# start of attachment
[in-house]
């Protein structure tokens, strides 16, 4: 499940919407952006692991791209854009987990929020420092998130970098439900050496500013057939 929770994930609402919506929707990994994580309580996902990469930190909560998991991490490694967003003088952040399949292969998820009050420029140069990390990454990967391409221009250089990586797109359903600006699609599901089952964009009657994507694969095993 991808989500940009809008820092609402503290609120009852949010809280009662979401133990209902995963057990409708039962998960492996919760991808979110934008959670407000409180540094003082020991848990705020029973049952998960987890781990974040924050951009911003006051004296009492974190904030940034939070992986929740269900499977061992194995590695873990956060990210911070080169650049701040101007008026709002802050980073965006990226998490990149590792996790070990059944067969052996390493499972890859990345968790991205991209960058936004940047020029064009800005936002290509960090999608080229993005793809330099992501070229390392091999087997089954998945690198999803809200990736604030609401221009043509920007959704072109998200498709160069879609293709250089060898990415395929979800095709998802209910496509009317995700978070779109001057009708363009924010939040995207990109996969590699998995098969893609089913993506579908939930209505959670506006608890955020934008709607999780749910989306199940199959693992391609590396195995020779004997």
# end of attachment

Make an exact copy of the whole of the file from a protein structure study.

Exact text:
[in-house]
């Protein structure tokens, strides 16, 4: 499940919407952006692991791209854009987990929020420092998130970098439900050496500013057939 929770994930609402919506929707990994994580309580996902990469930190909560998991991490490694967003003088952040399949292969998820009050420029140069990390990454990967391409221009250089990586797109359903600006699609599901089952964009009657994507694969095993 991808989500940009809008820092609402503290609120009852949010809280009662979401133990209902995963057990409708039962998960492996919760991808979110934008959670407000409180540094003082020991848990705020029973049952998960987890781990974040924050951009911003006051004296009492974190904030940034939070992986929740269900499977061992194995590695873990956060990210911070080169650049701040101007008026709002802050980073965006990226998490990149590792996790070990059944067969052996390493499972890859990345968790991205991209960058936004940047020029064009800005936002290509960090999608080229993005793809330099992501070229390392091999087997089954998945690198999803809200990736604030609401221009043509920007959704072109998200498709160069879609293709250089060898990415395929979800095709998802209910496509009317995700978070779109001057009708363009924010939040995207990109996969590699998995098969893609089913993506579908939930209505959670506006608890955020934008709607999780749910989306199940199959693992391609590396195995020779004997």